Are They All Textualists Now?

What’s in a Name? Common Carriage, Social Media, and the First Amendment

Do Patents Drive Investment in Software?

The Supreme Court and Children

Worthless Checks? Clemency, Compassionate Release, and the Finality of Life Without Parole

Emerging Technology’s Unfamiliarity with Commercial Law

Are They All Textualists Now?

By: Austin Peters | March 10, 2024

Recent developments at the U.S. Supreme Court have rekindled debates over textualism. Missing from the conversation is a discussion of the courts that decide the vast majority of statutory interpretation cases in the United States—state courts. This Article uses supervised machine learning to conduct the first-ever empirical study of the statutory interpretation methods used by state supreme courts. In total, this study analyzes over 44,000 opinions from all fifty states from 1980 to 2019.

This Article establishes several key descriptive findings. First, since the 1980s, textualism has risen rapidly in state supreme court opinions. Second, this rise is primarily attributable to increased reliance on the statute’s plain meaning. Third, state supreme courts use tools of statutory interpretation often associated with textualism—plain meaning, dictionaries, and linguistic canons—much more often than legislative history or consequences. And fourth, there is dramatic variation in textualism use across states.

This Article also conducts several exploratory analyses investigating whether ideology and judicial selection are associated with the use of textualist tools. I find that conservative justices invoke textualist reasoning slightly more often. And, while the estimates are noisy, the findings also indicate this ideological gap is primarily explained by conservatives’ heightened tendency to invoke the plain meaning rule. As for judicial selection, cross-state evidence suggests that justices appointed by governors and legislatures use textualism more frequently than those selected via election or merit commission.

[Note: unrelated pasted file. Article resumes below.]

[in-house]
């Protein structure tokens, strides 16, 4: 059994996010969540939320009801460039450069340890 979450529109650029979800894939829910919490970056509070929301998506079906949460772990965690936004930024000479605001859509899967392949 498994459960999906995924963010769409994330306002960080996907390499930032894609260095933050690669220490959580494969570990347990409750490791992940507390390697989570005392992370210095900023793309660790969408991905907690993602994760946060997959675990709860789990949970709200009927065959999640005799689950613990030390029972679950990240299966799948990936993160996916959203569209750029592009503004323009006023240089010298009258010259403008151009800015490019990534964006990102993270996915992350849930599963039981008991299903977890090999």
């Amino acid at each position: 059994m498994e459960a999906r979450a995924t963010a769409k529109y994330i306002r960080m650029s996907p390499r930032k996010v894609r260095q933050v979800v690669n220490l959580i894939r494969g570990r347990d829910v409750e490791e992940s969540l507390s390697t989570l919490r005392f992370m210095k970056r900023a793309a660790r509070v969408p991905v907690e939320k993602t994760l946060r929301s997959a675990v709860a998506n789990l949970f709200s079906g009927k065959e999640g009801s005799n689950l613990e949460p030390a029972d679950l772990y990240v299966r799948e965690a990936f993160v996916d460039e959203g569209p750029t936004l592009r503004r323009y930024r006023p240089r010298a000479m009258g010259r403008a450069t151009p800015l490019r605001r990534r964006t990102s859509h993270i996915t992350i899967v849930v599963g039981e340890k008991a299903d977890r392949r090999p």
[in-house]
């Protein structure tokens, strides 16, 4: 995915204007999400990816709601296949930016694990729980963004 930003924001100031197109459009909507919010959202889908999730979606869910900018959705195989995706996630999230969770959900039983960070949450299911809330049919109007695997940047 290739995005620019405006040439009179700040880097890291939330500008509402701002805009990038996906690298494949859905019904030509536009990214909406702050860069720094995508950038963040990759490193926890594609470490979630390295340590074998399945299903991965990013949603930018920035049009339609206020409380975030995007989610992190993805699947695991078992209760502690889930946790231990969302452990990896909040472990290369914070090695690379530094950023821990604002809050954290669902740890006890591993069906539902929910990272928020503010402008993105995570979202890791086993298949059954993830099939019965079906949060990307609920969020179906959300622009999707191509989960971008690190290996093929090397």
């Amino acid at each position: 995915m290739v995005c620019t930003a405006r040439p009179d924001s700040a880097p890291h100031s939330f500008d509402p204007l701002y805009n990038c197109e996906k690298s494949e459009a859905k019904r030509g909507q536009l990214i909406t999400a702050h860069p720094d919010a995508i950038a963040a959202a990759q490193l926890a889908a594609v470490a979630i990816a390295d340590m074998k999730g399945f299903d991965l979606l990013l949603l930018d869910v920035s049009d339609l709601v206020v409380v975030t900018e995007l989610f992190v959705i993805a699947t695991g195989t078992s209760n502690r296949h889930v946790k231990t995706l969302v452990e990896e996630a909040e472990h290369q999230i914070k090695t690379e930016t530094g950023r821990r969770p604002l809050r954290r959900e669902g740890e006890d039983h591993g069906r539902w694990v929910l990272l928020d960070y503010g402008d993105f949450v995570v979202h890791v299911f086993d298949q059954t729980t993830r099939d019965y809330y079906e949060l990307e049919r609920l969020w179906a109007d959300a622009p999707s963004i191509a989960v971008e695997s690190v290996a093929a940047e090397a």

These findings add empirical discipline to ongoing debates about ideology and textualism. They also reframe priorities for future research on the plain meaning rule, textualism in general, and judicial selection’s relationship to statutory interpretation. More broadly, they illustrate how natural language processing methods can help statutory interpretation scholarship expand its focus and study state courts.

Do Patents Drive Investment in Software?

By: James Hicks | March 10, 2024

In the wake of a quartet of Supreme Court decisions which disrupted decades of settled law, the doctrine of patentable subject matter is in turmoil. Scholars, commentators, and jurists continue to disagree sharply over which kinds of invention should be patentable. In this debate, no technology has been more controversial than software. Advocates of software patents contend that denying protection would stymie innovation in a vital industry; skeptics argue that patents are a poor fit for software, and that the social costs of patents outweigh any plausible benefits. At the core of this disagreement is a basic problem: the debate is predicated on various claims about how and whether patents incentivize innovation, but like much of patent law, these claims rest on meager empirical foundations. This Article bolsters these foundations by testing one important claim: that patents serve to attract investment in new inventions.